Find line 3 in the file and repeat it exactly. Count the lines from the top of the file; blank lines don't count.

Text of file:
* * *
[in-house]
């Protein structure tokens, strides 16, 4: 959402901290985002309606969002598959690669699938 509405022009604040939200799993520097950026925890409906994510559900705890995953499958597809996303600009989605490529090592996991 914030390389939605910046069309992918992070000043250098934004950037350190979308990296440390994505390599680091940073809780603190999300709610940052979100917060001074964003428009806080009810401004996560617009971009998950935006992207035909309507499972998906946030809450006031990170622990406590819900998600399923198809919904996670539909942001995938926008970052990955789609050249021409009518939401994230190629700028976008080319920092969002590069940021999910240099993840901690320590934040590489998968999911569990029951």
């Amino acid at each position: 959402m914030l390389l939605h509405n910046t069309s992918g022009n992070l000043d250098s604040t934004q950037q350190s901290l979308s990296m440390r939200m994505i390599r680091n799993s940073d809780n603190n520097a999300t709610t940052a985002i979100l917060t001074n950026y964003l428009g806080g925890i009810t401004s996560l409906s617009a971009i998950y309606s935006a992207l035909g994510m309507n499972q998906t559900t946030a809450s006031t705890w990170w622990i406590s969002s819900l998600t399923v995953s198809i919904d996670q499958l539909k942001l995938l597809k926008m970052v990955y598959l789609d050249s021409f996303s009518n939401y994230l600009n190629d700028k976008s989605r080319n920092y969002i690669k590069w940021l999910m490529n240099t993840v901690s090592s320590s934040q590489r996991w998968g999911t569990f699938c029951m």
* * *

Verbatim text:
């Amino acid at each position: 959402m914030l390389l939605h509405n910046t069309s992918g022009n992070l000043d250098s604040t934004q950037q350190s901290l979308s990296m440390r939200m994505i390599r680091n799993s940073d809780n603190n520097a999300t709610t940052a985002i979100l917060t001074n950026y964003l428009g806080g925890i009810t401004s996560l409906s617009a971009i998950y309606s935006a992207l035909g994510m309507n499972q998906t559900t946030a809450s006031t705890w990170w622990i406590s969002s819900l998600t399923v995953s198809i919904d996670q499958l539909k942001l995938l597809k926008m970052v990955y598959l789609d050249s021409f996303s009518n939401y994230l600009n190629d700028k976008s989605r080319n920092y969002i690669k590069w940021l999910m490529n240099t993840v901690s090592s320590s934040q590489r996991w998968g999911t569990f699938c029951m």